Like a strange growth on their otherwise simple lives, finances are something all students are aware of but few truly understand. Navigating the complexities of budget-making and credit building can help younger students take that first step in accepting this new aspect of their lives and be all the better for it. Literacy is an all-time important factor for living, and financial literacy is no less of a valuable skill to make use of.
Credit Card Insider, an educational company that provides financial advice, recently brought to our attention that a study by the Everfi found that only 15 percent of the students they surveyed felt they had the education, information and resources to pay off future loans, with only 40 percent of those students reporting the creation of or use of a budget.
“I’ve never had a credit card, but I have experience with budgets,” VSU Student Michael Crews said when asked about his experience with financial literacy. “I’ve had to work them out before, getting a certain amount of money and being expected to keep track of where I spent it.”
With Credit Card Insider connecting with various colleges about these concerning findings, here are a few simple tips and ideas to help students find a place to start in their financial literacy and connect them to the resources VSU provides.
1. Keep Track of Purchases
While one may think building a budget is daunting, it’s easy to get started. The foundation for a good budget is getting good at keeping track of purchases.
Keeping track of every purchase allows you to be more aware of the money you have and don’t have, allowing you to truly consider where you could spend less.
Holding on to receipts is the best way to keep track of these purchases. Receipts can be the most important asset in tracking your day to day spending.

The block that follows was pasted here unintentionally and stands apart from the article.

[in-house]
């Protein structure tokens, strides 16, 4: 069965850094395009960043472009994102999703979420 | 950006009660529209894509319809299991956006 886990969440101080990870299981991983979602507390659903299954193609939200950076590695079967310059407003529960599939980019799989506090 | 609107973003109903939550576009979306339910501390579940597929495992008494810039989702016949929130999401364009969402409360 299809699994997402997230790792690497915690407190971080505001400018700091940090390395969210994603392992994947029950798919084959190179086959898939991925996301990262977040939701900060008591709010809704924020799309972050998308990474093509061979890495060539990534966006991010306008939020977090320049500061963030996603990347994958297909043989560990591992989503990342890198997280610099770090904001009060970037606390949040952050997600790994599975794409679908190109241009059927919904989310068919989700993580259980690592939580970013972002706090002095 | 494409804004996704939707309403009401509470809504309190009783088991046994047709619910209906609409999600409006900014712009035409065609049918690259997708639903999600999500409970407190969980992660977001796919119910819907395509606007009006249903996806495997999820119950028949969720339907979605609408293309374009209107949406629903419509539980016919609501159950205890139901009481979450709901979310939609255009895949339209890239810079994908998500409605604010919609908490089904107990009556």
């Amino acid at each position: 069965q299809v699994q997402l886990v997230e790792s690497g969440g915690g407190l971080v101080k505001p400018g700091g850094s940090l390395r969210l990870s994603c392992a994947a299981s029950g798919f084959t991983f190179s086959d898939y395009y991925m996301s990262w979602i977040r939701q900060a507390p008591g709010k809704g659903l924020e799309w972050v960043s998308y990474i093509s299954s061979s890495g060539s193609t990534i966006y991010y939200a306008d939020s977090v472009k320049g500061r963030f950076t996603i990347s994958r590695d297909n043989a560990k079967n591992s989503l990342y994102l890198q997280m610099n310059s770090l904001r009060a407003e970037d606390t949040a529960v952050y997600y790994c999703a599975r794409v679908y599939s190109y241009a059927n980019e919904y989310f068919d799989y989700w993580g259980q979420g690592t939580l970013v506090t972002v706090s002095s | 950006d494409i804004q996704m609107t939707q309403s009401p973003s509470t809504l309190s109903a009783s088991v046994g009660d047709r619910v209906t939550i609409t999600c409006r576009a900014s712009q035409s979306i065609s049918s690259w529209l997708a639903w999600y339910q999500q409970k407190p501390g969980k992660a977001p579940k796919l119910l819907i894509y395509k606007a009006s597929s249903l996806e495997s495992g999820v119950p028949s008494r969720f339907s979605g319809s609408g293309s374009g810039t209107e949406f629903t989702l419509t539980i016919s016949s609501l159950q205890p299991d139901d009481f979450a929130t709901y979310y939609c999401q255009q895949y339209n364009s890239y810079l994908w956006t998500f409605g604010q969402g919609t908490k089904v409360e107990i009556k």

2. Find the Right Credit Card for You
Not every credit card is the right fit for a person, but it is important to find one that suits your financial needs and requirements.
Credit card companies often provide student credit cards specifically adjusted for a student’s lifestyle. With no annual fee, these credit cards are essentially free. Some credit cards even come with additional reward systems that give their users the chance to earn money with each purchase.
Finding the right credit card for you also requires you to responsibly use your credit card. Often new credit card holders become overwhelmed by the financial freedom they provided, making hasty purchases that come back to bite them later.
3. Build Credit
After acquiring a credit card, diligently sticking to a budget and paying your acquired bills are both very important when settling into a more independent lifestyle.
Building credit could be considered as building financial confidence. If you have a higher credit score (i.e. more financial confidence), banks and other businesses will have less issues with giving you loans and agreeing to transactions.
It is important to begin building this credit as early as possible and earning the trust of these individuals. Financial decisions will be harder down the road if you lack the credit to back up any claim of responsibility.
4. Educate Yourself
Learning about financial literacy is a crucial part of growing up and building confidence in dealing with business transactions and bank accounts. It’s very important in making the right decisions and following through with them.
Knowledge brings understanding and understanding brings confidence. VSU provides finance-oriented online seminars and educational lectures for these topics, which could be the difference between being able to deal with future loans or suffocating under the weight of them.
Finding others more experienced in financial literacy, such as your parents or other mentors in your life like professors, is also a good way of finding a good first step to take when exploring and becoming experienced with the different steps involved with becoming financially literate.
“I only just made a bank account at the end of last summer,” VSU Student Samantha Hall said when asked about her experience with banks. “I haven’t done much with it, but I guess it’s all trustworthy.”
Some of you may have already made financial mistakes. Maybe you’ve already found that the last purchase you made wasn’t one you could afford, and now you are dealing with debt. Jacob Lunduski at Credit Card Insider has some advice for you:
“It’s never too late,” Lunduski said. “If you made bad credit decisions in the past, there’s opportunities to pay them off and get back on the right track. It might take some time, some education and some willpower, but it is possible. No one deserves to be in a pool of debt for a part of their lifetime.”
Resources for those interested:
Written by Payton Fletcher, Staff Writer. Image courtesy of Pixabay.
For more News, click here